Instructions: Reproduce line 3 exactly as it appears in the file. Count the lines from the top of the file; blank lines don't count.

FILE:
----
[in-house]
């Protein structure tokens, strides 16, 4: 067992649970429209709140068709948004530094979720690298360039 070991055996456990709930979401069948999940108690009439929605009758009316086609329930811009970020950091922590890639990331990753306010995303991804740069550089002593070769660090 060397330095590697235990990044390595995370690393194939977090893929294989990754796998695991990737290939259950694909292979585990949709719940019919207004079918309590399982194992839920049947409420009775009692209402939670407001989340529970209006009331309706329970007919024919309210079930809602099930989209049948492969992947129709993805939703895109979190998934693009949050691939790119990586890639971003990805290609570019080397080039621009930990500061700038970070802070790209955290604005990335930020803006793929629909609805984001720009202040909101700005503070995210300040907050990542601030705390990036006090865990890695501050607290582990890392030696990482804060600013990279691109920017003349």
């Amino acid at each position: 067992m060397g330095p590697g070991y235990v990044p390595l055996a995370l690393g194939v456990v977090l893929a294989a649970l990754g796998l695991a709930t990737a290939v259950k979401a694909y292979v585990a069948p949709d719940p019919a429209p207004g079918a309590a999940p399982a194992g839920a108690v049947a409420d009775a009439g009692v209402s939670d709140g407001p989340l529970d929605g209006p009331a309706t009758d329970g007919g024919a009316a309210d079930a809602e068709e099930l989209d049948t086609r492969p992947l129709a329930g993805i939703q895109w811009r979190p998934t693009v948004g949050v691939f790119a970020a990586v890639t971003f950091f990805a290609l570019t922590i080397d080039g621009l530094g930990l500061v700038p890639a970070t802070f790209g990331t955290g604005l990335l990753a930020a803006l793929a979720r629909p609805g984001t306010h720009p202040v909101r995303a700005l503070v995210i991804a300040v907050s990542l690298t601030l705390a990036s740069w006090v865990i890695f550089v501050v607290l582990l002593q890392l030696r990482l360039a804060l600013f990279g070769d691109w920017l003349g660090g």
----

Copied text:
């Amino acid at each position: 067992m060397g330095p590697g070991y235990v990044p390595l055996a995370l690393g194939v456990v977090l893929a294989a649970l990754g796998l695991a709930t990737a290939v259950k979401a694909y292979v585990a069948p949709d719940p019919a429209p207004g079918a309590a999940p399982a194992g839920a108690v049947a409420d009775a009439g009692v209402s939670d709140g407001p989340l529970d929605g209006p009331a309706t009758d329970g007919g024919a009316a309210d079930a809602e068709e099930l989209d049948t086609r492969p992947l129709a329930g993805i939703q895109w811009r979190p998934t693009v948004g949050v691939f790119a970020a990586v890639t971003f950091f990805a290609l570019t922590i080397d080039g621009l530094g930990l500061v700038p890639a970070t802070f790209g990331t955290g604005l990335l990753a930020a803006l793929a979720r629909p609805g984001t306010h720009p202040v909101r995303a700005l503070v995210i991804a300040v907050s990542l690298t601030l705390a990036s740069w006090v865990i890695f550089v501050v607290l582990l002593q890392l030696r990482l360039a804060l600013f990279g070769d691109w920017l003349g660090g």